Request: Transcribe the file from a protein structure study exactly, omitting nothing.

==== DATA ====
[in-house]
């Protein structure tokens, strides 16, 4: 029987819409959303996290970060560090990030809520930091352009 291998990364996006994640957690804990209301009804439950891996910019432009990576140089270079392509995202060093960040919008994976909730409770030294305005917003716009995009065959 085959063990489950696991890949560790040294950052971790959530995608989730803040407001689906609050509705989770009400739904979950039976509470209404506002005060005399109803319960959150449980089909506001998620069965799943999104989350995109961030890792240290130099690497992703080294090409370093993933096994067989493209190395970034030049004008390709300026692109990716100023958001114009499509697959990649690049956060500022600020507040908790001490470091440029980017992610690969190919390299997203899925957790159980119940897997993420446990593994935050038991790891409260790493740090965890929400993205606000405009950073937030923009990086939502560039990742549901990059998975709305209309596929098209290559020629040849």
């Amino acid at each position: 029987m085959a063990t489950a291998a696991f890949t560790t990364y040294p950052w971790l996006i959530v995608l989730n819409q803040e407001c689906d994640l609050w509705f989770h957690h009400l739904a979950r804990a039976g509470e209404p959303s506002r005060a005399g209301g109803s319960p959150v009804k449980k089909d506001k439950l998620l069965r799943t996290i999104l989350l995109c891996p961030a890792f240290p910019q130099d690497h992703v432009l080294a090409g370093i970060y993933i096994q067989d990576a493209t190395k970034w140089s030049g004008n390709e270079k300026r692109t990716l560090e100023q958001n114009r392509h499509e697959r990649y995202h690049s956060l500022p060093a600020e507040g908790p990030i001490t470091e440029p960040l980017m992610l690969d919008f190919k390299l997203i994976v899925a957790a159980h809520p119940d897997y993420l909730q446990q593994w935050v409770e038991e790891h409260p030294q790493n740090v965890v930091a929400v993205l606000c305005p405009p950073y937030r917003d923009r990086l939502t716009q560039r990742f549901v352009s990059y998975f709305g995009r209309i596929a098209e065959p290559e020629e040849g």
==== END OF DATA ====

[in-house]
């Protein structure tokens, strides 16, 4: 029987819409959303996290970060560090990030809520930091352009 291998990364996006994640957690804990209301009804439950891996910019432009990576140089270079392509995202060093960040919008994976909730409770030294305005917003716009995009065959 085959063990489950696991890949560790040294950052971790959530995608989730803040407001689906609050509705989770009400739904979950039976509470209404506002005060005399109803319960959150449980089909506001998620069965799943999104989350995109961030890792240290130099690497992703080294090409370093993933096994067989493209190395970034030049004008390709300026692109990716100023958001114009499509697959990649690049956060500022600020507040908790001490470091440029980017992610690969190919390299997203899925957790159980119940897997993420446990593994935050038991790891409260790493740090965890929400993205606000405009950073937030923009990086939502560039990742549901990059998975709305209309596929098209290559020629040849």
């Amino acid at each position: 029987m085959a063990t489950a291998a696991f890949t560790t990364y040294p950052w971790l996006i959530v995608l989730n819409q803040e407001c689906d994640l609050w509705f989770h957690h009400l739904a979950r804990a039976g509470e209404p959303s506002r005060a005399g209301g109803s319960p959150v009804k449980k089909d506001k439950l998620l069965r799943t996290i999104l989350l995109c891996p961030a890792f240290p910019q130099d690497h992703v432009l080294a090409g370093i970060y993933i096994q067989d990576a493209t190395k970034w140089s030049g004008n390709e270079k300026r692109t990716l560090e100023q958001n114009r392509h499509e697959r990649y995202h690049s956060l500022p060093a600020e507040g908790p990030i001490t470091e440029p960040l980017m992610l690969d919008f190919k390299l997203i994976v899925a957790a159980h809520p119940d897997y993420l909730q446990q593994w935050v409770e038991e790891h409260p030294q790493n740090v965890v930091a929400v993205l606000c305005p405009p950073y937030r917003d923009r990086l939502t716009q560039r990742f549901v352009s990059y998975f709305g995009r209309i596929a098209e065959p290559e020629e040849g």